We humans are marvellously ingenious. We create our reality by what we choose to perceive and the thought patterns we come up with to make sense of our world. We then repeat these over and over to ourselves creating belief systems that inform every aspect of our lives. Sometimes these beliefs are consciously held, but mostly they run like software packages in the back of our minds – that is, until they come under scrutiny.  I would like to share two examples with you. The first concerns marriage and marriage counselling.


Generally wives are the first to seek help. By the end of the initial interview I am left with the impression that they are married to unyielding ogres. Then, if fortunate enough, I get to see the husbands. In the course of those interviews the men go from resistant, defensive hunks to dreary gents sitting forward with the tissue box close at hand leaving me with second thoughts about who the victim really is. Then I see the couple together and a third story emerges. Neither refers to what was said in private and neither do I (that would be a breach of confidentiality). While the facts remain the same (dates, sequences of events), this third story is effectively the only one I can work with. Together we then try to come up with a new story, a fourth story – one that can contain the past and possibly give hope for the future.  


Disputes in workplaces follow a similar line. The manager or leader who thinks he knows the truth by adding together the various stories he has heard, is missing the boat by a long shot.* In human relations one plus one is always more than two. We call this the principle of non-summativity. Put another way, the whole is always more than the sum of the parts.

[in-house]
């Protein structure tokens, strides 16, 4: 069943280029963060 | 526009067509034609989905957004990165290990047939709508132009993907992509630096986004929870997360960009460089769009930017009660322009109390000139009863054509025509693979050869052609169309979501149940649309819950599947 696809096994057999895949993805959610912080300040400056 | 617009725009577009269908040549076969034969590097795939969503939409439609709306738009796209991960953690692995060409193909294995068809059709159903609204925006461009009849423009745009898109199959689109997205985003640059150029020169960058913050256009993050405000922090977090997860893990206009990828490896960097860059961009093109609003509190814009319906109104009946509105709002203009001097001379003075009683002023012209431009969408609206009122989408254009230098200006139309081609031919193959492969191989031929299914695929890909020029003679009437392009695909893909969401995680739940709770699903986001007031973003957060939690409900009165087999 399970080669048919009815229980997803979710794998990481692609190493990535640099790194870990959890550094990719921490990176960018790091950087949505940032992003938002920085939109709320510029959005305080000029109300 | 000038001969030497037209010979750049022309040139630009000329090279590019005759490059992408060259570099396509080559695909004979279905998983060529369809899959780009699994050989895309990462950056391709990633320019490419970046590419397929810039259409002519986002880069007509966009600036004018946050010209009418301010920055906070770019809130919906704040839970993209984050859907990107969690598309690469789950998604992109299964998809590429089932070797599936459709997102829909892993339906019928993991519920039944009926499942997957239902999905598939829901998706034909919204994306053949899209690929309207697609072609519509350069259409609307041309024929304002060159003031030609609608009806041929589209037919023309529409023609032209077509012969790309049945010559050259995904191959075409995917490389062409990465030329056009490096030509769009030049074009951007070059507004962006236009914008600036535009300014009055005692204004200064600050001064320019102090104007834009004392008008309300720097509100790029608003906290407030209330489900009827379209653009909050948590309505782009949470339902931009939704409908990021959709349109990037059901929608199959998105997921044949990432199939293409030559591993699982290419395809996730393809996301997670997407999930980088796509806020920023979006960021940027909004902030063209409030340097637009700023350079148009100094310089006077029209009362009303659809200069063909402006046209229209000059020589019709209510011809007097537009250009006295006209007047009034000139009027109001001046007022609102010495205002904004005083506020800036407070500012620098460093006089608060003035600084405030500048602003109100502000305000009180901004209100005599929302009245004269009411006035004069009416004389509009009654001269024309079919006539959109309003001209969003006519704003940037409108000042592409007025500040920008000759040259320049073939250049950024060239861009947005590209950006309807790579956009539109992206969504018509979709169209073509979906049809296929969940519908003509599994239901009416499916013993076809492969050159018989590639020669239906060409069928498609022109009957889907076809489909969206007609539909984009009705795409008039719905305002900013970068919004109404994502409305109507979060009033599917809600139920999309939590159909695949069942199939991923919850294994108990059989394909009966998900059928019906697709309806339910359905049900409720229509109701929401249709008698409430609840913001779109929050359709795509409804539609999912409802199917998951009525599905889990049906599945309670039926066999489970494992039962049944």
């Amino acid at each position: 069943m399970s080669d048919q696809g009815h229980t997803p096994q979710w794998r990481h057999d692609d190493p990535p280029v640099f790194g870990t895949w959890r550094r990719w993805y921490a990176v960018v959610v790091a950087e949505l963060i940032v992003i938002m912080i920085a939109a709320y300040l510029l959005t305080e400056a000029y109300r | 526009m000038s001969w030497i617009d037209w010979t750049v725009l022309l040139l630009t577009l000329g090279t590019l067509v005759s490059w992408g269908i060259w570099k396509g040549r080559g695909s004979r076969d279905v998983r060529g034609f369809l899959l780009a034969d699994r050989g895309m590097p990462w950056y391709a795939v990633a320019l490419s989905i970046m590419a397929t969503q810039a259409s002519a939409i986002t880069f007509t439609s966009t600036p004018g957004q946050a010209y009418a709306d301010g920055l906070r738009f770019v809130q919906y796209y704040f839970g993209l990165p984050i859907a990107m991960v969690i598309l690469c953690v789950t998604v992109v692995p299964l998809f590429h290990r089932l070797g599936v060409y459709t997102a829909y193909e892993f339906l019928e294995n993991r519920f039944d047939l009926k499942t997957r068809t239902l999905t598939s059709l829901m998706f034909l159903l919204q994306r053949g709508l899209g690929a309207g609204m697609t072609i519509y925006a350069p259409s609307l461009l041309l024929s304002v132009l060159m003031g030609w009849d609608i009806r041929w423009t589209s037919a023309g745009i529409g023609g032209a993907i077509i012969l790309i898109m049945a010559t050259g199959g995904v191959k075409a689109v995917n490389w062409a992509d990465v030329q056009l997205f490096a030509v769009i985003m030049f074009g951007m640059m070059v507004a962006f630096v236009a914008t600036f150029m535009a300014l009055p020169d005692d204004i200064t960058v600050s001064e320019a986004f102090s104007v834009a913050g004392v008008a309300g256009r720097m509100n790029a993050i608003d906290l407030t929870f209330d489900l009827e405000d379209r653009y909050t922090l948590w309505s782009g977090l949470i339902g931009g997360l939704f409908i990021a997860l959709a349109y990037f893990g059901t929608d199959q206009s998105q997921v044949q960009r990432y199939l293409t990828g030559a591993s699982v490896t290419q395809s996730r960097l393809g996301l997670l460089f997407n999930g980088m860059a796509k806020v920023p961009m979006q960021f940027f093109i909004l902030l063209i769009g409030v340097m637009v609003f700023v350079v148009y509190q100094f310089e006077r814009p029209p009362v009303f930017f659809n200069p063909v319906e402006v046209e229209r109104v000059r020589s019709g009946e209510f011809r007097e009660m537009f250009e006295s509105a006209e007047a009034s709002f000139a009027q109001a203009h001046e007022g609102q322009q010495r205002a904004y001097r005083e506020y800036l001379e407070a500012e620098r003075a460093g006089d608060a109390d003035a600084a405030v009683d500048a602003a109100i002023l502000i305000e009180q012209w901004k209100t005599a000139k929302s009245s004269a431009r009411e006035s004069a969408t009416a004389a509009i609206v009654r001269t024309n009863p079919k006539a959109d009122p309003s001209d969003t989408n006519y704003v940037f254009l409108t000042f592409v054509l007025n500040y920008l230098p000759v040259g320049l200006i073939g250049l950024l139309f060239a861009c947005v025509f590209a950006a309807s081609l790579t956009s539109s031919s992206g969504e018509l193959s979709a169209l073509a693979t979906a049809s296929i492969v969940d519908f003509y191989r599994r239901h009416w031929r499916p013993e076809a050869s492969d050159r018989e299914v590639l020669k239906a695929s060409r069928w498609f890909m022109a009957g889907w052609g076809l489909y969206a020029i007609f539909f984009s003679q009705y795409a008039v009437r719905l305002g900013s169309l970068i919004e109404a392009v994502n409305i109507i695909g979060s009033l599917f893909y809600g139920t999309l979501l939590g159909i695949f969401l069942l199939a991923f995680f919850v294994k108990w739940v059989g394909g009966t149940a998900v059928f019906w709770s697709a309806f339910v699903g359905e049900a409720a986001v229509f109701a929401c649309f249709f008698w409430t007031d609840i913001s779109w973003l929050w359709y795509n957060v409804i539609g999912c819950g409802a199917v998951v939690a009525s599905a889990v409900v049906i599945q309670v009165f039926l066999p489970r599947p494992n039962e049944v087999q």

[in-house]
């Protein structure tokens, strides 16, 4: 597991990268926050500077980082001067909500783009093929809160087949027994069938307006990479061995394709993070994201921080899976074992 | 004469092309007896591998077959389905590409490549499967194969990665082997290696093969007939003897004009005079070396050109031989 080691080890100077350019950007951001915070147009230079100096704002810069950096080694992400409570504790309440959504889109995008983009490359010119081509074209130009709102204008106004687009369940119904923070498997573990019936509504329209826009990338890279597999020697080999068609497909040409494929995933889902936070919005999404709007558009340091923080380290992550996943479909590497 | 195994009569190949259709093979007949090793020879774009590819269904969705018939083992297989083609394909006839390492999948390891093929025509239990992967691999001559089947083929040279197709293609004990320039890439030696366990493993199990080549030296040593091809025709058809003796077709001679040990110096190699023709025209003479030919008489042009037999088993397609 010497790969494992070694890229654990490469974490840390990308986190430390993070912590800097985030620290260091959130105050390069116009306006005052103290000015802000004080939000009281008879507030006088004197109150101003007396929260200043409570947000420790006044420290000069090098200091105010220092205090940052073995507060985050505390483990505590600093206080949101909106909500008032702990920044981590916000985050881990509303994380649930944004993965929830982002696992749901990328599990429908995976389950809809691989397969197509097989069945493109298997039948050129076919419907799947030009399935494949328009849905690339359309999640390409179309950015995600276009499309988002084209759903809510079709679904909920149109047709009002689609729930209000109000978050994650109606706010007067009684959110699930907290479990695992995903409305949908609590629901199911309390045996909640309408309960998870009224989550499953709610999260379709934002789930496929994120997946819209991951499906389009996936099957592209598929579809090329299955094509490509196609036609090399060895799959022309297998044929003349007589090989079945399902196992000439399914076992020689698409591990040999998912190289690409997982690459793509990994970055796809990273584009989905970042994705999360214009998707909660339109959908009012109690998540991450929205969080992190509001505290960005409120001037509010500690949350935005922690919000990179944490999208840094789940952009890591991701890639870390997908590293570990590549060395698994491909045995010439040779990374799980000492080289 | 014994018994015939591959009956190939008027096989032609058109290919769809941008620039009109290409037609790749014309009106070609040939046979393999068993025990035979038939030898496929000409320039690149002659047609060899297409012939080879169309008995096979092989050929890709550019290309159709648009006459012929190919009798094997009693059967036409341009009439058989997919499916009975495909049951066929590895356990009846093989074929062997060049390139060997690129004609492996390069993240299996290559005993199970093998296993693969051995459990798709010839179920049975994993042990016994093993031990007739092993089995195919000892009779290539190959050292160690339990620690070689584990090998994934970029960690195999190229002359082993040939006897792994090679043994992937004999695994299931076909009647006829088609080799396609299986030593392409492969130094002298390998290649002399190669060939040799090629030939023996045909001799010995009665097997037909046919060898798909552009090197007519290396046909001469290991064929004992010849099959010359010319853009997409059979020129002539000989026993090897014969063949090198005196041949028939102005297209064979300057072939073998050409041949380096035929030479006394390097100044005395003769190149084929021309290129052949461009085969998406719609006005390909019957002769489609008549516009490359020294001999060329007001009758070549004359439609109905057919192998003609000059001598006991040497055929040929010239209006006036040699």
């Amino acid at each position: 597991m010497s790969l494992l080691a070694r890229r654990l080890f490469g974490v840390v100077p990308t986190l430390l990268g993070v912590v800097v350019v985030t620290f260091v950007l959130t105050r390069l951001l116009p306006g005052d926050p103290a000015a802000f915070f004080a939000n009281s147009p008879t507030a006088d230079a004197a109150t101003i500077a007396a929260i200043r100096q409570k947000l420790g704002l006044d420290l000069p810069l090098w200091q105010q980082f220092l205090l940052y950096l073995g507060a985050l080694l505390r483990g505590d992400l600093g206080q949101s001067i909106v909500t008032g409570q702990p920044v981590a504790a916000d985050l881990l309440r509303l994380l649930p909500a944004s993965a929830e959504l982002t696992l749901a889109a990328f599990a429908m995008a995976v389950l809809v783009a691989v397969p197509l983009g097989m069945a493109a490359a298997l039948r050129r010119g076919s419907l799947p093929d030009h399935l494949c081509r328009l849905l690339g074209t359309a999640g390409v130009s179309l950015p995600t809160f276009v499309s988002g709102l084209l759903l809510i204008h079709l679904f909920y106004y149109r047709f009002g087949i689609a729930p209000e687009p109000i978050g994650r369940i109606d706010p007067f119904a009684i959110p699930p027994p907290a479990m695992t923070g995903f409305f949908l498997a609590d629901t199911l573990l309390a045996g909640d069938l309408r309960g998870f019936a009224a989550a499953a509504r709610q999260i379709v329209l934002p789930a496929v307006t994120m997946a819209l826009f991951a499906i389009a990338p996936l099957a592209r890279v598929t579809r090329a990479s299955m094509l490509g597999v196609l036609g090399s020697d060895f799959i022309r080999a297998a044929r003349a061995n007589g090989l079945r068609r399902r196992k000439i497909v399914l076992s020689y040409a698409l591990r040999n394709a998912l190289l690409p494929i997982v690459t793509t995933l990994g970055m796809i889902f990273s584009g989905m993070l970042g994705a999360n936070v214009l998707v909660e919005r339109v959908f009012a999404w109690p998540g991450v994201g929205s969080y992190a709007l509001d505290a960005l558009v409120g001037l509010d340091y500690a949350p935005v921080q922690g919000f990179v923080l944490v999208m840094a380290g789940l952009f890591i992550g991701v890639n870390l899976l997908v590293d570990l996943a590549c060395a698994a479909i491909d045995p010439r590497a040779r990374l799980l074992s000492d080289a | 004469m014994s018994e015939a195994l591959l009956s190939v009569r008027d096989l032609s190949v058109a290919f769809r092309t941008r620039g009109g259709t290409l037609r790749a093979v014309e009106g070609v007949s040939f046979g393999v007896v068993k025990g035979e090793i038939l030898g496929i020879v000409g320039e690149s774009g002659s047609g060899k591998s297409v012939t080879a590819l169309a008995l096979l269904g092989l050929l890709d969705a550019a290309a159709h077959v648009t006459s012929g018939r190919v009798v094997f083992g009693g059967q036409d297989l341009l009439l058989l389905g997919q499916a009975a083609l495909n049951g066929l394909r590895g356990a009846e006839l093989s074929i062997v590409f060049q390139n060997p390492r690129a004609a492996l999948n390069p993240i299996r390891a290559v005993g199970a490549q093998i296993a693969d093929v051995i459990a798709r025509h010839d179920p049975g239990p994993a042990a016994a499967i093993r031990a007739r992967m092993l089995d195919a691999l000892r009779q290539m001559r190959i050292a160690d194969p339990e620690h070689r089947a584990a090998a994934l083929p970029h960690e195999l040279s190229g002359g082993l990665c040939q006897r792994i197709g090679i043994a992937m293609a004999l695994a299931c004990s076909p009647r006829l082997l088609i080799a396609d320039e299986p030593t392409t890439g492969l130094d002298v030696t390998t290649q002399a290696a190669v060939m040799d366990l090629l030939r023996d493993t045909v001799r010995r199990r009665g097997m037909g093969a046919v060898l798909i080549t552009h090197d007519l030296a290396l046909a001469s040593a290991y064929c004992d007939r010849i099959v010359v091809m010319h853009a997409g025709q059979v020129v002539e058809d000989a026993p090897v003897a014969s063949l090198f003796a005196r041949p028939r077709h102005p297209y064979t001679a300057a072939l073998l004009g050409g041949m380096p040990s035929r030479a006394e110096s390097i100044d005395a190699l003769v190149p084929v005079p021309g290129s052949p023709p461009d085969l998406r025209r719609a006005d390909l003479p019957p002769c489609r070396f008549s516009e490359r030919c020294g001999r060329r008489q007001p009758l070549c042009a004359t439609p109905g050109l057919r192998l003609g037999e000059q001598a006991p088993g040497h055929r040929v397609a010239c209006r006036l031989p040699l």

Think of a kaleidoscope: with every shake of the kaleidoscope the configuration changes to mirror another beautiful pattern back to us. The coloured glass pieces in the lens, i.e. the facts, stay the same. The challenge is to decide which story serves us the best; which offers us the greatest potential to live constructive and happy lives and which are beliefs that no longer serve us. When we rewrite our stories, we change our emotions and with that we create our well-being.


* We are often afraid to put opposing parties in the same room. We fear the conflict. That is our issue; our personal story. If a plaintiff cannot share his complaint or allegation in the company of the person he is accusing, that story has little relevance. When indeed we find the courage to bring all concerned persons into the same space, a third dynamic happens and often it is more constructive than any to-ing and fro-ing can ever be. Stories heard in isolation can never paint the true picture. The greater the transparency, the sooner the resolution!